(full frontally trailer here), which is now available on digital platforms, including i-tunes.
Contrary to expectations, it turns out Swedes are just as neurotic about sex as Americans, if not slightly more repressed, at least if Emil’s friends constitute a representative sampling. He has invited them to his island getaway home for the annual Midsummer celebration and what he hopes will be a spontaneous wedding. He has not let his fiancé Susanne in on his plans, just his Peter Pan American college buddy, Sam. Naturally, every character has distinct issues and hang-ups. One couple has struggled to get pregnant, while another could deliver at any minute. Eva is on the rebound from her sexually confused minister boyfriend, but she recognizes a scammer like Sam when she sees one.
Sure, everyone gets naked and jumps into the lake from time to time, but SMSC is more about romantic insecurities than naughty hedonism. Indeed, it can get surprisingly angsty at times, though American filmmaker McCrudden (whose credits include co-directing the excellent documentary Anita O’Day: the Life of a Jazz Singer) keeps the action skipping along rather spritely, giving viewers plenty of sailing montages and the like. Cinematographer Dan Coplan makes the scenery of Emil’s Swedish Martha’s Vineyard sparkle, while Timo Räisänen’s music is compulsively upbeat.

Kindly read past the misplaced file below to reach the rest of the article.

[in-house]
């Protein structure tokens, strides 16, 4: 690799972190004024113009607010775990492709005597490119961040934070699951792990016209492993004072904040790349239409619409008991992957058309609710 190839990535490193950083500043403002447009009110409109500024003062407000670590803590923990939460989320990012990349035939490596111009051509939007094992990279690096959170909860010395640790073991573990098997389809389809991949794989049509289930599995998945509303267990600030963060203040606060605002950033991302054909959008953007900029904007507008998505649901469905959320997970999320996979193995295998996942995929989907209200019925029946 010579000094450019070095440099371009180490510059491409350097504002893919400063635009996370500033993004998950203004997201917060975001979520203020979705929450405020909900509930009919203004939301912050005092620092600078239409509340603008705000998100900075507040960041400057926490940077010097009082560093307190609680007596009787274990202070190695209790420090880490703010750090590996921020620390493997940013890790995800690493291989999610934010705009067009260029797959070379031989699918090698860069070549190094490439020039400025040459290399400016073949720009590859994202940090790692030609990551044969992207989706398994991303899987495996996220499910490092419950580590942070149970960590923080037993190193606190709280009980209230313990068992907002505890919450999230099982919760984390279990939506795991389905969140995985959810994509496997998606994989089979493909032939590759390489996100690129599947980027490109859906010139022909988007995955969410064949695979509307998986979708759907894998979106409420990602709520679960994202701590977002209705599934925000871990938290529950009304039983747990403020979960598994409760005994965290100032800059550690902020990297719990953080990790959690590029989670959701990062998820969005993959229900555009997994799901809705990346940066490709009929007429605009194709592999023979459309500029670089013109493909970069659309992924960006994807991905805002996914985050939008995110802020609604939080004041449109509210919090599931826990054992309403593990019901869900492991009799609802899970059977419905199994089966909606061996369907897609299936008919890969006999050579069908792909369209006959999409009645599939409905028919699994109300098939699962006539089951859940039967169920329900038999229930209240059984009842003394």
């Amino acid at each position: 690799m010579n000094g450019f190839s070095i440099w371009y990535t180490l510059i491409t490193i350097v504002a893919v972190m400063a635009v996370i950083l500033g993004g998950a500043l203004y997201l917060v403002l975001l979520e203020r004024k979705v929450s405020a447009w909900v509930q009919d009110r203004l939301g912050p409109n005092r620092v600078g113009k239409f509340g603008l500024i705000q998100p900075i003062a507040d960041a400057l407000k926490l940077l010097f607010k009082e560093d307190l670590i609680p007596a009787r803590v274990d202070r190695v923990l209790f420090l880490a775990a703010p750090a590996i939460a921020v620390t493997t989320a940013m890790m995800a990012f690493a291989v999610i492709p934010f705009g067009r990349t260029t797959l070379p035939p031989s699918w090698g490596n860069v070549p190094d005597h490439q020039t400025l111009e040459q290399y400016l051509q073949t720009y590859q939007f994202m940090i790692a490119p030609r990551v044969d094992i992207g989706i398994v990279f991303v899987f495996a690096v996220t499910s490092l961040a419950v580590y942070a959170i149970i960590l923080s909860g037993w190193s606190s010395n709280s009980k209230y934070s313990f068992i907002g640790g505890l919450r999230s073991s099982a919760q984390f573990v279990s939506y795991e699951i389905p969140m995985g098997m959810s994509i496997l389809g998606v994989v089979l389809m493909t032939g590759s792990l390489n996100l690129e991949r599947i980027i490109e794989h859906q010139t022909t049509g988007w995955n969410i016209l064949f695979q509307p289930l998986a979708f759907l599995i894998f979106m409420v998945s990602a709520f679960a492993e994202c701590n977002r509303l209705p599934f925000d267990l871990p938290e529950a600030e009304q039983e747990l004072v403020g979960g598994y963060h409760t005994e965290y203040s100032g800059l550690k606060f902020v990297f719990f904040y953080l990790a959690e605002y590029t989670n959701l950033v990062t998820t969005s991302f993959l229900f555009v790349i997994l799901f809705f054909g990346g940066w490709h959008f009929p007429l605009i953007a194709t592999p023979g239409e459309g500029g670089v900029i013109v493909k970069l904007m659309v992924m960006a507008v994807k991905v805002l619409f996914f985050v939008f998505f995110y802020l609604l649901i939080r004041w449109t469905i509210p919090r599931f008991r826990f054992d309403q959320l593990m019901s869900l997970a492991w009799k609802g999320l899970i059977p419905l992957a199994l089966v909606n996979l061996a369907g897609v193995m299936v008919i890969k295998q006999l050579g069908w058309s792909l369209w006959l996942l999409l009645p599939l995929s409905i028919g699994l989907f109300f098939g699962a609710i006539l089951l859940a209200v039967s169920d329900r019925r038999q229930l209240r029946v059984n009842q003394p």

Luke Perry portraying a James Dean poseur hardly constitutes radical casting, but at least he does not require much suspension of disbelief as goodtime Sam. However, Daniel Gustavsson is rather good as Emil. When he is freed to act out, he runs with it memorably. Anna Littorin’s Eva also has some nice moments flirting with Perry and carrying a torch for Gustavsson.